When Julius Caesar made his triumphal entrance into Rome in 45 B.C., he celebrated by giving a feast at which thousands of guests gorged on poultry, seafood and game. Similar celebrations featuring exorbitant consumption of animal flesh have marked human victories--in war, sport, politics and commerce--since our species learned to control fire. Throughout the developing world today, one of the first things people do as they climb out of poverty is to shift from their peasant diet of mainly grains and beans to one that is rich in pork or beef. Since 1950, per capita consumption of meat around the globe has more than doubled.
Meat, it seems, is not just food but reward as well. But in the coming century, that will change. Much as we have awakened to the full economic and social costs of cigarettes, we will find we can no longer subsidize or ignore the costs of mass-producing cattle, poultry, pigs, sheep and fish to feed our growing population. These costs include hugely inefficient use of freshwater and land, heavy pollution from livestock feces, rising rates of heart disease and other degenerative illnesses, and spreading destruction of the forests on which much of our planet's life depends.
First, consider the impact on supplies of freshwater. To produce 1 lb. of feedlot beef requires 7 lbs. of feed grain, which takes 7,000 lbs. of water to grow. Pass up one hamburger, and you'll save as much water as you save by taking 40 showers with a low-flow nozzle. Yet in the U.S., 70% of all the wheat, corn and other grain produced goes to feeding herds of livestock. Around the world, as more water is diverted to raising pigs and chickens instead of producing crops for direct consumption, millions of wells are going dry. India, China, North Africa and the U.S. are all running freshwater deficits, pumping more from their aquifers than rain can replenish. As populations in water-scarce regions continue to expand, governments will inevitably act to cut these deficits by shifting water to grow food, not feed. The new policies will raise the price of meat to levels unaffordable for any but the rich.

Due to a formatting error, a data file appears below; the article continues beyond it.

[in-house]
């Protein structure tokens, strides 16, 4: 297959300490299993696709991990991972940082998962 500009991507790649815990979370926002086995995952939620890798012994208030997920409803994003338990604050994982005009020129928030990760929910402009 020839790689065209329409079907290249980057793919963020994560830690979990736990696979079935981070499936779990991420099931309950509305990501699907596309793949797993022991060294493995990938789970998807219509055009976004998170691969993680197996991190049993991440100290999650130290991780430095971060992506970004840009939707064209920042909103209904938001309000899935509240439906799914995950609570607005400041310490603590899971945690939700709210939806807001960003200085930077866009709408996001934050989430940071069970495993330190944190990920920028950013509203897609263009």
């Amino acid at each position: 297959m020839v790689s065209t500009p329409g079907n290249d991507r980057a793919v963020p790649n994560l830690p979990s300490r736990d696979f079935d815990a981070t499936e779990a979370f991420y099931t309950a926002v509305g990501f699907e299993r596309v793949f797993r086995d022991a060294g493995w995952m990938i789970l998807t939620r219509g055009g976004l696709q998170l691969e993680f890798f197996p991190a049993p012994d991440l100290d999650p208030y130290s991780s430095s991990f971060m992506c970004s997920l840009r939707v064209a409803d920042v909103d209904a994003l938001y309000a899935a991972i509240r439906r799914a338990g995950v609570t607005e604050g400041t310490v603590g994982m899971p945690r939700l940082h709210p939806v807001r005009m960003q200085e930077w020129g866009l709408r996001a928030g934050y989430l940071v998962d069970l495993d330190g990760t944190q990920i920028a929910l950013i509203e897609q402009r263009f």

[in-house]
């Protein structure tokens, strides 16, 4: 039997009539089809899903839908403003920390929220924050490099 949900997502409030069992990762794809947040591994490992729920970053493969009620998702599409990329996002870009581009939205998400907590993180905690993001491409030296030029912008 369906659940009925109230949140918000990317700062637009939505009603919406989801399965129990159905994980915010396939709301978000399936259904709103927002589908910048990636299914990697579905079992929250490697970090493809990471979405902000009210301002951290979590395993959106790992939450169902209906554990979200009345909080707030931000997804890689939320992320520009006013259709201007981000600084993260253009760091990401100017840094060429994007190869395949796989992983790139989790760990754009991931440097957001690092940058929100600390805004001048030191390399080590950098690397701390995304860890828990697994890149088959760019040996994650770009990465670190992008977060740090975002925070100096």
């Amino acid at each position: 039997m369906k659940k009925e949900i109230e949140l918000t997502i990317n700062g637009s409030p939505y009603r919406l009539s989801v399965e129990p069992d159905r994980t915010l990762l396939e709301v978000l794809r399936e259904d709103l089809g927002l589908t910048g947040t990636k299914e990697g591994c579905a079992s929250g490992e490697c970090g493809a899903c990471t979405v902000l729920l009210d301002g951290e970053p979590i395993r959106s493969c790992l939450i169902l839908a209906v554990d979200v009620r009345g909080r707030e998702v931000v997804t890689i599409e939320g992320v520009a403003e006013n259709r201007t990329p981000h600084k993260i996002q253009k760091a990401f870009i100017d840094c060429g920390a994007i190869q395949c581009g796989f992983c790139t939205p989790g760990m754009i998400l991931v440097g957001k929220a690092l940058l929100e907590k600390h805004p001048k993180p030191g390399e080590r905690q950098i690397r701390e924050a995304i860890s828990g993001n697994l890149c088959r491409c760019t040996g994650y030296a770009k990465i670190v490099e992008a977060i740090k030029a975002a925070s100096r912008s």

That prospect will doubtless provoke protests that direct consumption of grain can't provide the same protein that meat provides. Indeed, it can't. But nutritionists will attest that most people in the richest countries don't need nearly as much protein as we're currently getting from meat, and there are plenty of vegetable sources--including the grains now squandered on feed--that can provide the protein we need.